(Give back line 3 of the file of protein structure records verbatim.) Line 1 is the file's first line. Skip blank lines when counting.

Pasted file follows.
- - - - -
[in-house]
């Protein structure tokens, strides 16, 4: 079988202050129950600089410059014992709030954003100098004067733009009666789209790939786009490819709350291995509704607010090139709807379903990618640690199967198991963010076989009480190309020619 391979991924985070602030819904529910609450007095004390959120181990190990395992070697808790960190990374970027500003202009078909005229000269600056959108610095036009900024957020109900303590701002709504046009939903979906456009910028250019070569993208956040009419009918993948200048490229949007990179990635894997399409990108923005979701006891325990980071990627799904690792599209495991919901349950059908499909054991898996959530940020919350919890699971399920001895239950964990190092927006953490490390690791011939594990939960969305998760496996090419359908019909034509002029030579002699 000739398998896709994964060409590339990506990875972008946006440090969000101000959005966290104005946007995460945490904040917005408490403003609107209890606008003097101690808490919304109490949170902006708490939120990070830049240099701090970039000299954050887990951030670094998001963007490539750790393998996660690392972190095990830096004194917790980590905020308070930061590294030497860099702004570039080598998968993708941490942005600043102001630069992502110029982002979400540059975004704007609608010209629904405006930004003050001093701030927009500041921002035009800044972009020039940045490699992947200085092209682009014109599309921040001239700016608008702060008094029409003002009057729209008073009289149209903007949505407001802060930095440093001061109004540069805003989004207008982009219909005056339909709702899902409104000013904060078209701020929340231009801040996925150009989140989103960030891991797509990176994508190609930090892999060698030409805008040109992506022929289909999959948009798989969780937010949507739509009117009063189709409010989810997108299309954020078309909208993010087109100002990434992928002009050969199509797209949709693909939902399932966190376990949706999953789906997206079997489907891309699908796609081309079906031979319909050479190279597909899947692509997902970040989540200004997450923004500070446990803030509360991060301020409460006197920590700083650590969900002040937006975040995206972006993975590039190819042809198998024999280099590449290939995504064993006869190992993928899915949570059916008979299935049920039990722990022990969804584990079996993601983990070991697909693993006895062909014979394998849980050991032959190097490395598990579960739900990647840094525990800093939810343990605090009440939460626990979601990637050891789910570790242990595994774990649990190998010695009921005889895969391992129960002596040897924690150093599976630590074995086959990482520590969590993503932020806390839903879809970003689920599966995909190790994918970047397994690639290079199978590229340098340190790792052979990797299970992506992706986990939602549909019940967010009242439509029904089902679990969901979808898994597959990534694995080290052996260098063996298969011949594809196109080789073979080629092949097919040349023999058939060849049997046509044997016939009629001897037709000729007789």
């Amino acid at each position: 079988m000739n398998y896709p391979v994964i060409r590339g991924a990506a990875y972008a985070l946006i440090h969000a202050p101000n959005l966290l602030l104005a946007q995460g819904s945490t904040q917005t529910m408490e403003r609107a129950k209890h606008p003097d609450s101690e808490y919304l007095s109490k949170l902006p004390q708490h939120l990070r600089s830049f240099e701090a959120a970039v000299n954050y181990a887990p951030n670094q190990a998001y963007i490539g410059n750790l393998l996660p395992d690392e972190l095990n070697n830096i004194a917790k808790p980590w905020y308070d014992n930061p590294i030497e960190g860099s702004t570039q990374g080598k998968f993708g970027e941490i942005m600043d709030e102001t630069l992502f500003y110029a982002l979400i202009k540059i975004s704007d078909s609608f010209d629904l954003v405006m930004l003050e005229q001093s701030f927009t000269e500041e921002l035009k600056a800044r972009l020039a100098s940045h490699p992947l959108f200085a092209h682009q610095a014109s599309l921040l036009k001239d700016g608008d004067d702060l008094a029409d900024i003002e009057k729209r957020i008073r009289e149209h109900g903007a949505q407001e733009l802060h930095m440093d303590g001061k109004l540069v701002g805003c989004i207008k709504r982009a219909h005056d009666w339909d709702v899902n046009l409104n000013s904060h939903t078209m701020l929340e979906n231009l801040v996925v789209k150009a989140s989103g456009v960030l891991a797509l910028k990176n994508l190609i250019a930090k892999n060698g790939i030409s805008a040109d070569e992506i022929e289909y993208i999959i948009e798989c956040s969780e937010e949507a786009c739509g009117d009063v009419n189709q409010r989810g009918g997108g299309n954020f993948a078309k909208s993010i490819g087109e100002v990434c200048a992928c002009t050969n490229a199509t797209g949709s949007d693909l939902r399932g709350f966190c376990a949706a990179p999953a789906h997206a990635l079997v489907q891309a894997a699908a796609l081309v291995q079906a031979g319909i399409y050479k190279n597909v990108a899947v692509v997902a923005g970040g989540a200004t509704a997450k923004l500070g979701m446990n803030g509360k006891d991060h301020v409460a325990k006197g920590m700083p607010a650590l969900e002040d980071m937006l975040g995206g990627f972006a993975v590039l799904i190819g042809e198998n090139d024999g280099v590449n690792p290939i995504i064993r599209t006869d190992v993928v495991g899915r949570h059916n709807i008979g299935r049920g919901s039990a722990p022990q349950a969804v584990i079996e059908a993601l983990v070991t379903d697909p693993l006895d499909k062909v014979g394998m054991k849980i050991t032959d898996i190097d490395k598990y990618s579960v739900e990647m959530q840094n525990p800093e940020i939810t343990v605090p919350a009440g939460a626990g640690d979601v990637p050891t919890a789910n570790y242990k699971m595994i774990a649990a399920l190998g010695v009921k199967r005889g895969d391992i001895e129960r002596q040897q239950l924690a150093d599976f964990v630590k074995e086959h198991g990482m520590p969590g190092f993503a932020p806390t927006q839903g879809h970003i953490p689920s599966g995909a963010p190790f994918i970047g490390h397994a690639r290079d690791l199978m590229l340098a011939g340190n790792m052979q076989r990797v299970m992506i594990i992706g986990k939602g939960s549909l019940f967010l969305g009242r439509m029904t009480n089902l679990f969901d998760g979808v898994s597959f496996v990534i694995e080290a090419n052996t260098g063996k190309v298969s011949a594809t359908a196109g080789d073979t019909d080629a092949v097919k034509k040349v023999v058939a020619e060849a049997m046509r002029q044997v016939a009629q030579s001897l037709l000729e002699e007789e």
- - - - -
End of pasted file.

């Amino acid at each position: 079988m000739n398998y896709p391979v994964i060409r590339g991924a990506a990875y972008a985070l946006i440090h969000a202050p101000n959005l966290l602030l104005a946007q995460g819904s945490t904040q917005t529910m408490e403003r609107a129950k209890h606008p003097d609450s101690e808490y919304l007095s109490k949170l902006p004390q708490h939120l990070r600089s830049f240099e701090a959120a970039v000299n954050y181990a887990p951030n670094q190990a998001y963007i490539g410059n750790l393998l996660p395992d690392e972190l095990n070697n830096i004194a917790k808790p980590w905020y308070d014992n930061p590294i030497e960190g860099s702004t570039q990374g080598k998968f993708g970027e941490i942005m600043d709030e102001t630069l992502f500003y110029a982002l979400i202009k540059i975004s704007d078909s609608f010209d629904l954003v405006m930004l003050e005229q001093s701030f927009t000269e500041e921002l035009k600056a800044r972009l020039a100098s940045h490699p992947l959108f200085a092209h682009q610095a014109s599309l921040l036009k001239d700016g608008d004067d702060l008094a029409d900024i003002e009057k729209r957020i008073r009289e149209h109900g903007a949505q407001e733009l802060h930095m440093d303590g001061k109004l540069v701002g805003c989004i207008k709504r982009a219909h005056d009666w339909d709702v899902n046009l409104n000013s904060h939903t078209m701020l929340e979906n231009l801040v996925v789209k150009a989140s989103g456009v960030l891991a797509l910028k990176n994508l190609i250019a930090k892999n060698g790939i030409s805008a040109d070569e992506i022929e289909y993208i999959i948009e798989c956040s969780e937010e949507a786009c739509g009117d009063v009419n189709q409010r989810g009918g997108g299309n954020f993948a078309k909208s993010i490819g087109e100002v990434c200048a992928c002009t050969n490229a199509t797209g949709s949007d693909l939902r399932g709350f966190c376990a949706a990179p999953a789906h997206a990635l079997v489907q891309a894997a699908a796609l081309v291995q079906a031979g319909i399409y050479k190279n597909v990108a899947v692509v997902a923005g970040g989540a200004t509704a997450k923004l500070g979701m446990n803030g509360k006891d991060h301020v409460a325990k006197g920590m700083p607010a650590l969900e002040d980071m937006l975040g995206g990627f972006a993975v590039l799904i190819g042809e198998n090139d024999g280099v590449n690792p290939i995504i064993r599209t006869d190992v993928v495991g899915r949570h059916n709807i008979g299935r049920g919901s039990a722990p022990q349950a969804v584990i079996e059908a993601l983990v070991t379903d697909p693993l006895d499909k062909v014979g394998m054991k849980i050991t032959d898996i190097d490395k598990y990618s579960v739900e990647m959530q840094n525990p800093e940020i939810t343990v605090p919350a009440g939460a626990g640690d979601v990637p050891t919890a789910n570790y242990k699971m595994i774990a649990a399920l190998g010695v009921k199967r005889g895969d391992i001895e129960r002596q040897q239950l924690a150093d599976f964990v630590k074995e086959h198991g990482m520590p969590g190092f993503a932020p806390t927006q839903g879809h970003i953490p689920s599966g995909a963010p190790f994918i970047g490390h397994a690639r290079d690791l199978m590229l340098a011939g340190n790792m052979q076989r990797v299970m992506i594990i992706g986990k939602g939960s549909l019940f967010l969305g009242r439509m029904t009480n089902l679990f969901d998760g979808v898994s597959f496996v990534i694995e080290a090419n052996t260098g063996k190309v298969s011949a594809t359908a196109g080789d073979t019909d080629a092949v097919k034509k040349v023999v058939a020619e060849a049997m046509r002029q044997v016939a009629q030579s001897l037709l000729e002699e007789e």